The first step is to prepare a black-and-white transparency that is representative of the aggregation of physical elements to be analyzed. Inasmuch as optical principles are employed in the invention the transparency must have a size that is commensurate with the aperture of the optical system employed and which will be described in detail later. The amount of photographic reduction will of course be known. In some instances the object itself may be employed as a transparency as for example in the case of a small screen or sieve whose opening size and dimensional distribution is to be analyzed. For certain applications of the invention the transparency or replica of the aggregation may simply be obtained by photographic contact printing of the aggregation itself as in the case of a small screen, or the replica may be a simple contact negative as for example a negative of a monolayer of sand grains whose size and dimensional distribution is to be analyzed. It is preferred that in the replica the data to be analyzed be in the transparent portions of the replica, i.e. the data is preferably in the form of white (transparent) spots on a black (effectively opaque) background, because as will become apparent this form of replica will produce less stray light and therefore less background noise in the resulting analysis.

The black-and-white transparency, hereinafter simply termed replica, is evenly illuminated with monochromatic light substantially parallel to the optic axis or center line of the optical system to be employed. An optical two-dimensional Fourier transform of the replica is generated by means of a lens in the optical system. In the Fourier transform the amount of light in an annular ring centered on the optic axis of the system is uniquely related to the size of the transparent portions of the replica. In this invention the light falling on each annular ring of the Fourier transform is integrated over the ring and exhibited as a function of the radius of the ring. The functional relationship (i.e. curved) of illumination versus radius may then be mathematically interpreted to yield a unique size-distribution and/ or dimension variation curve.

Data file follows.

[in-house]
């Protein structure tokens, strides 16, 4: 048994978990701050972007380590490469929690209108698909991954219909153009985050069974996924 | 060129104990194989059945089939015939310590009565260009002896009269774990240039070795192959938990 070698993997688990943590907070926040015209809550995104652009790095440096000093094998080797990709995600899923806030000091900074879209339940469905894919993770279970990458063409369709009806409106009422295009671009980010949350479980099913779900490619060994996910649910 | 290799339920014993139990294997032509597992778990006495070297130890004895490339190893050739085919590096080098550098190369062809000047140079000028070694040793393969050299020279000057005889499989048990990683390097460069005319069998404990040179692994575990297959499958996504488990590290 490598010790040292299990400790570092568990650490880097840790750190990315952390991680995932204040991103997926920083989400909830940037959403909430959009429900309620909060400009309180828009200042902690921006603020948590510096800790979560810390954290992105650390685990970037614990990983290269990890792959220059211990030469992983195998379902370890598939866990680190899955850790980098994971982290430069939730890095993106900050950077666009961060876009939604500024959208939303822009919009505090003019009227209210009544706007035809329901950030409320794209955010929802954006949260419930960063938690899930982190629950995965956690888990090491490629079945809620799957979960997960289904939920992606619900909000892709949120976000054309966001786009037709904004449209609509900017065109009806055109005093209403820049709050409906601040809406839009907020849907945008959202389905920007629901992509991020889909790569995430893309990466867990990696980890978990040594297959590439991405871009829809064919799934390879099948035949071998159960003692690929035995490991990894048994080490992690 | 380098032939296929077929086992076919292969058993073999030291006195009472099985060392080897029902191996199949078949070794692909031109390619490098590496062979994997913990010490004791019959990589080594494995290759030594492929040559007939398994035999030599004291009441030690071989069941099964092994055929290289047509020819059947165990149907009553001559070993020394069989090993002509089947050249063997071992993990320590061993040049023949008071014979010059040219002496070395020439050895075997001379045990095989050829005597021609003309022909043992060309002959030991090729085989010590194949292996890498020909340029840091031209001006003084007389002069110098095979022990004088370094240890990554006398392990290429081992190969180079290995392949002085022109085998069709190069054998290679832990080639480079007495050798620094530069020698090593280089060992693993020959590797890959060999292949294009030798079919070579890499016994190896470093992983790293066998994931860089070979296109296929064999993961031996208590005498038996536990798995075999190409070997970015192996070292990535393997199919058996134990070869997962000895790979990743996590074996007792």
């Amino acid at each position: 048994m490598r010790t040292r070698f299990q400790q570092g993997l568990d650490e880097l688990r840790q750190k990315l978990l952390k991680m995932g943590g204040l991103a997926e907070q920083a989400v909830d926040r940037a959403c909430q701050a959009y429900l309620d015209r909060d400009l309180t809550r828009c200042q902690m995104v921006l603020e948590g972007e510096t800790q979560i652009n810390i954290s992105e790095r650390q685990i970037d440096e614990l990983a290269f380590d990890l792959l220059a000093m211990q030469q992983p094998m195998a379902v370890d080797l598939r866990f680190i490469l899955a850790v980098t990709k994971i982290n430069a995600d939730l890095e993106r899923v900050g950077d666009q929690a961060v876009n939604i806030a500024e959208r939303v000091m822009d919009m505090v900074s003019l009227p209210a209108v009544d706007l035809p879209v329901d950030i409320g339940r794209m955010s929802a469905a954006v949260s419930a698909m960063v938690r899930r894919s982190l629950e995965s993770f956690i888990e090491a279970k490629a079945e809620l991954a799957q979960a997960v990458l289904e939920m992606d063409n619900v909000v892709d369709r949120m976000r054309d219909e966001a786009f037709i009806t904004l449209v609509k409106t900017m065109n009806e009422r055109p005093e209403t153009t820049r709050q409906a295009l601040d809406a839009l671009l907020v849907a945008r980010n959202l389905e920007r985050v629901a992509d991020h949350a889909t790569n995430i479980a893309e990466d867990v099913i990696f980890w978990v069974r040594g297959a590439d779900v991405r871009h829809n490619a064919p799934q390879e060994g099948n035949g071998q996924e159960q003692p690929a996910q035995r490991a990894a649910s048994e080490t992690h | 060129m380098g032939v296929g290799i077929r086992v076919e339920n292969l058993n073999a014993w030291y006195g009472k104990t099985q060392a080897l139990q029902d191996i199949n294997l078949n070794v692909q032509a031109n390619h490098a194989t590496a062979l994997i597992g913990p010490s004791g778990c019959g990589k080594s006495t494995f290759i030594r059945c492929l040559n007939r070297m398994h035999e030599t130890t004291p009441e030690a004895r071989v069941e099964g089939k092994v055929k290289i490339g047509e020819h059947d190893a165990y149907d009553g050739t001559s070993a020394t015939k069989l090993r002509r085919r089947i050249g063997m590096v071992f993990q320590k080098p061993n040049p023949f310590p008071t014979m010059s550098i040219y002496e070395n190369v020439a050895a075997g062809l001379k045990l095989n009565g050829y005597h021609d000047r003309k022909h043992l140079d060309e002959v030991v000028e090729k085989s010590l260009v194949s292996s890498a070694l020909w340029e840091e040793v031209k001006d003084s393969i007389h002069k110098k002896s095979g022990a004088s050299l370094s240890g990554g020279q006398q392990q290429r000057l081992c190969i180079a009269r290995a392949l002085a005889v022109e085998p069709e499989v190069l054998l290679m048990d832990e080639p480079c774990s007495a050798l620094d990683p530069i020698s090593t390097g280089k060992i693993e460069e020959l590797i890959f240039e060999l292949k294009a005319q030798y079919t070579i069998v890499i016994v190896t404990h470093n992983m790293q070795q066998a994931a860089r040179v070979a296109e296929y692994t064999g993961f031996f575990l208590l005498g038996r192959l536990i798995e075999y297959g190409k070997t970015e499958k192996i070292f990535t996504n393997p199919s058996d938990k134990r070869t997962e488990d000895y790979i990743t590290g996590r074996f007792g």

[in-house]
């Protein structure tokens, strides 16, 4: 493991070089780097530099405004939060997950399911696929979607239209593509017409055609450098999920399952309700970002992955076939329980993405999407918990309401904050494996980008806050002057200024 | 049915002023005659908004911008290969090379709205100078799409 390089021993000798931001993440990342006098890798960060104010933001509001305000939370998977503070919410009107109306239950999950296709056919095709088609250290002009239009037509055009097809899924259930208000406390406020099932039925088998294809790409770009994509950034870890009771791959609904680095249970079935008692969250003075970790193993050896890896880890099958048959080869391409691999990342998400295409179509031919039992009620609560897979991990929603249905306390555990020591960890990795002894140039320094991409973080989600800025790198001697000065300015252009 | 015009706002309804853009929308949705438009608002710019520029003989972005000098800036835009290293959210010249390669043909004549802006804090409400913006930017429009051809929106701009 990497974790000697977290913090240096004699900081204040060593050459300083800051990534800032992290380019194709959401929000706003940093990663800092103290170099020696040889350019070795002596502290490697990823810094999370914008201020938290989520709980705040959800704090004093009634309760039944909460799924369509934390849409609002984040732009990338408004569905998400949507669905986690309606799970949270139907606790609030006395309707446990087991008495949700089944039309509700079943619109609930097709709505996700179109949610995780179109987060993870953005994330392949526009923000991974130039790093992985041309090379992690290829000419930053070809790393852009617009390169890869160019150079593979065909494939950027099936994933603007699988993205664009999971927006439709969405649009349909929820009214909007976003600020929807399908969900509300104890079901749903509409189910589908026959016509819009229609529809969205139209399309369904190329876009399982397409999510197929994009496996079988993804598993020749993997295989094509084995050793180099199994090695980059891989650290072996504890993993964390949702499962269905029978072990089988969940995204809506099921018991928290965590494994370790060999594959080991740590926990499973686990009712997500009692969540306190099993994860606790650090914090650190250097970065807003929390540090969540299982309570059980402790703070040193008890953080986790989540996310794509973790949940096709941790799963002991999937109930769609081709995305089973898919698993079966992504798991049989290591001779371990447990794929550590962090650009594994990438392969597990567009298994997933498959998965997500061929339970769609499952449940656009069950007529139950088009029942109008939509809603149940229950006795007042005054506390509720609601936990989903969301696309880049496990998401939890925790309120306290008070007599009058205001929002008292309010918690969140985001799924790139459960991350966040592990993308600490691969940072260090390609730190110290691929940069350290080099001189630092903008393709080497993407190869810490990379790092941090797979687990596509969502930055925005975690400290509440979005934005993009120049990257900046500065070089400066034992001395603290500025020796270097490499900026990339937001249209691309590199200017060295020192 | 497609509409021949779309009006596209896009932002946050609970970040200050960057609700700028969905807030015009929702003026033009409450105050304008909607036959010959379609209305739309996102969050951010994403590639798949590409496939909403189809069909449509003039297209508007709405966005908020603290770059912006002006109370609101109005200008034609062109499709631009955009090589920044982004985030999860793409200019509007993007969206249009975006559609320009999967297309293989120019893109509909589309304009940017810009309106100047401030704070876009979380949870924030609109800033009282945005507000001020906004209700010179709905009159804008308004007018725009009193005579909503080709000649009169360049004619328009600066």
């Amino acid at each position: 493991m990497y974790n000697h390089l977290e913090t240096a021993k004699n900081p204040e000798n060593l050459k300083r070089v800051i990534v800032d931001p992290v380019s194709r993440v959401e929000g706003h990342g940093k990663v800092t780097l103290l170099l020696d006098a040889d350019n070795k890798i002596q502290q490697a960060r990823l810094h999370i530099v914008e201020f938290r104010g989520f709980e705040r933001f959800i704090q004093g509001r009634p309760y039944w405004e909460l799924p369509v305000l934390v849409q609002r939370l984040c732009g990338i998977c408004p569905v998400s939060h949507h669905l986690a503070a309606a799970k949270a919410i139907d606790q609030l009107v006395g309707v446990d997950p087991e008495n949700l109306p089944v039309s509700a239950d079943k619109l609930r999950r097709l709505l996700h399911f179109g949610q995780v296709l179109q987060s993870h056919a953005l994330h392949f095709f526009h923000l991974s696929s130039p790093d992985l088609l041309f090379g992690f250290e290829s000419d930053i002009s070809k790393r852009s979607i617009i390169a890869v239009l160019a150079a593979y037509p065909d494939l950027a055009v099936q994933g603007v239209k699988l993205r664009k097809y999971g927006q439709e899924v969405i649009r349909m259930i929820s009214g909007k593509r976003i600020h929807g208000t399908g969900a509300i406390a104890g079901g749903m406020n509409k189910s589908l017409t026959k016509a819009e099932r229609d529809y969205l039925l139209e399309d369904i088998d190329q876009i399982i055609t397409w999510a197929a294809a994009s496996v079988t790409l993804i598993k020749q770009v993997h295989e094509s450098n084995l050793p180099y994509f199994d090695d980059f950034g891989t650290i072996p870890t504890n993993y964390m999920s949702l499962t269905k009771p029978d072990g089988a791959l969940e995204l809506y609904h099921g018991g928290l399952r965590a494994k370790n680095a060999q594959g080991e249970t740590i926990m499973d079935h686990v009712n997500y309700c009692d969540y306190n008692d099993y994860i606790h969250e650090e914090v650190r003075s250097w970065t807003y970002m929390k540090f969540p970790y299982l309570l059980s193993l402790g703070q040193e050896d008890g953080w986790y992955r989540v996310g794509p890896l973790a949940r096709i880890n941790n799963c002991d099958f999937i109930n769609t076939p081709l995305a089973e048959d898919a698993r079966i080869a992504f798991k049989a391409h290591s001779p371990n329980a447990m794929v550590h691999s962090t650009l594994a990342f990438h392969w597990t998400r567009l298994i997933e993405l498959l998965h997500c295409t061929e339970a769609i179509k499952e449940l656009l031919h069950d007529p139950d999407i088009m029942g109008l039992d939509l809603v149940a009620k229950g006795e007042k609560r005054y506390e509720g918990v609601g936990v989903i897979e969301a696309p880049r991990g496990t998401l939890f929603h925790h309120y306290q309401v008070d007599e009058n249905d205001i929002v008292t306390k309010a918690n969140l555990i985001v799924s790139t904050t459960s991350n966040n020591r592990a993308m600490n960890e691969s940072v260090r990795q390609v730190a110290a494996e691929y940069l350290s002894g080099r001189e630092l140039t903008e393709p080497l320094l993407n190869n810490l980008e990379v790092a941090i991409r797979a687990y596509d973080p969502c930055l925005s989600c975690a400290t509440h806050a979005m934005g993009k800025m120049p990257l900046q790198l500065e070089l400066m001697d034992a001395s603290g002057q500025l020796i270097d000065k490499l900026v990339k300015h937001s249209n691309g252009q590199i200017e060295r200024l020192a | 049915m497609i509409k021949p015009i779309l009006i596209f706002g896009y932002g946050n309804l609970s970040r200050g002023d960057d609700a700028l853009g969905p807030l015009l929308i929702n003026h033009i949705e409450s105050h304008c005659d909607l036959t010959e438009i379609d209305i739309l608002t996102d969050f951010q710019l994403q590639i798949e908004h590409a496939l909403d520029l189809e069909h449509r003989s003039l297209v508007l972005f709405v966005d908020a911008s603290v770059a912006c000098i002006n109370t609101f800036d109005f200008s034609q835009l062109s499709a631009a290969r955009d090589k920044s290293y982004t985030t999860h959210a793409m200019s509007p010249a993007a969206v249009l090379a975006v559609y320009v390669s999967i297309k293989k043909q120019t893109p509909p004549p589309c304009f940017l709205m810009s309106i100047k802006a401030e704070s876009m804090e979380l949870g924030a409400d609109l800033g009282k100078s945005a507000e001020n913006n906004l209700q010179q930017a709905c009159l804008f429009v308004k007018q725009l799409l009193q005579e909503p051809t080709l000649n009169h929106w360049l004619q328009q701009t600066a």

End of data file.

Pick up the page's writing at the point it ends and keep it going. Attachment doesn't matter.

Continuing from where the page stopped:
The means for carrying out the method of this invention is described with reference to the drawings. Referring first to FIGURE 1, a conventional laser and beam usually have but a small aperture. The light emerging from the source 10 should have substantially uniform intensity over the entire useful area or aperture of the beam. The central axis 11 of the emerging beam will become the optic axis of the system indicated in the drawings by the center line 11. i